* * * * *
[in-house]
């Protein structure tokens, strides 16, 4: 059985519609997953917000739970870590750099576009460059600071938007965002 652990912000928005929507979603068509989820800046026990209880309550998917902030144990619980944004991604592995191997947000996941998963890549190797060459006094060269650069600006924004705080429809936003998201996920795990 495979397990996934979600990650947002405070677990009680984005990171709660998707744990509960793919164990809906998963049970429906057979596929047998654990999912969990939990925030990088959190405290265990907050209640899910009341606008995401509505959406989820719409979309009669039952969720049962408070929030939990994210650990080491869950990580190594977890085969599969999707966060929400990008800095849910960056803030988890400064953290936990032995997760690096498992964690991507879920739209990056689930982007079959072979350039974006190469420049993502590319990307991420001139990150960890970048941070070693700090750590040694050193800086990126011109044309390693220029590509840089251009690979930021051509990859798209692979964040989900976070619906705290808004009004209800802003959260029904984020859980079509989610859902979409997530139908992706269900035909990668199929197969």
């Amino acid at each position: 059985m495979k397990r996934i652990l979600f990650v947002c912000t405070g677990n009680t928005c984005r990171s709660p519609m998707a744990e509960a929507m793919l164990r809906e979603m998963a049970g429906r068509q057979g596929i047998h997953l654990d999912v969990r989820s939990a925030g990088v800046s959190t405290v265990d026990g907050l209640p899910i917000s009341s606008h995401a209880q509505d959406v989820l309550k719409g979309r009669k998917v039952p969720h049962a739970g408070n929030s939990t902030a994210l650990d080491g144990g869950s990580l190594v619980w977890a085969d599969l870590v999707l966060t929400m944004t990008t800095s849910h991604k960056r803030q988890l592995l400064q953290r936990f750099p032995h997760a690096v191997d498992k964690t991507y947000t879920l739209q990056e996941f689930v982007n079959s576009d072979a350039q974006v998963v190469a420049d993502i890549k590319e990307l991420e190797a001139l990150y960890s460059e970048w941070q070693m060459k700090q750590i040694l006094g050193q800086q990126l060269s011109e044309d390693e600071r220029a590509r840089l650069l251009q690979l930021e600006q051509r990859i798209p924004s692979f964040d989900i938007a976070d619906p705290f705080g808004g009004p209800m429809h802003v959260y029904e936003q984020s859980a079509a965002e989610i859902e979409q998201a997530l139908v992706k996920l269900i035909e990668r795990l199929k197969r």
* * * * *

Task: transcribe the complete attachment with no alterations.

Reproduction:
[in-house]
């Protein structure tokens, strides 16, 4: 059985519609997953917000739970870590750099576009460059600071938007965002 652990912000928005929507979603068509989820800046026990209880309550998917902030144990619980944004991604592995191997947000996941998963890549190797060459006094060269650069600006924004705080429809936003998201996920795990 495979397990996934979600990650947002405070677990009680984005990171709660998707744990509960793919164990809906998963049970429906057979596929047998654990999912969990939990925030990088959190405290265990907050209640899910009341606008995401509505959406989820719409979309009669039952969720049962408070929030939990994210650990080491869950990580190594977890085969599969999707966060929400990008800095849910960056803030988890400064953290936990032995997760690096498992964690991507879920739209990056689930982007079959072979350039974006190469420049993502590319990307991420001139990150960890970048941070070693700090750590040694050193800086990126011109044309390693220029590509840089251009690979930021051509990859798209692979964040989900976070619906705290808004009004209800802003959260029904984020859980079509989610859902979409997530139908992706269900035909990668199929197969």
């Amino acid at each position: 059985m495979k397990r996934i652990l979600f990650v947002c912000t405070g677990n009680t928005c984005r990171s709660p519609m998707a744990e509960a929507m793919l164990r809906e979603m998963a049970g429906r068509q057979g596929i047998h997953l654990d999912v969990r989820s939990a925030g990088v800046s959190t405290v265990d026990g907050l209640p899910i917000s009341s606008h995401a209880q509505d959406v989820l309550k719409g979309r009669k998917v039952p969720h049962a739970g408070n929030s939990t902030a994210l650990d080491g144990g869950s990580l190594v619980w977890a085969d599969l870590v999707l966060t929400m944004t990008t800095s849910h991604k960056r803030q988890l592995l400064q953290r936990f750099p032995h997760a690096v191997d498992k964690t991507y947000t879920l739209q990056e996941f689930v982007n079959s576009d072979a350039q974006v998963v190469a420049d993502i890549k590319e990307l991420e190797a001139l990150y960890s460059e970048w941070q070693m060459k700090q750590i040694l006094g050193q800086q990126l060269s011109e044309d390693e600071r220029a590509r840089l650069l251009q690979l930021e600006q051509r990859i798209p924004s692979f964040d989900i938007a976070d619906p705290f705080g808004g009004p209800m429809h802003v959260y029904e936003q984020s859980a079509a965002e989610i859902e979409q998201a997530l139908v992706k996920l269900i035909e990668r795990l199929k197969r």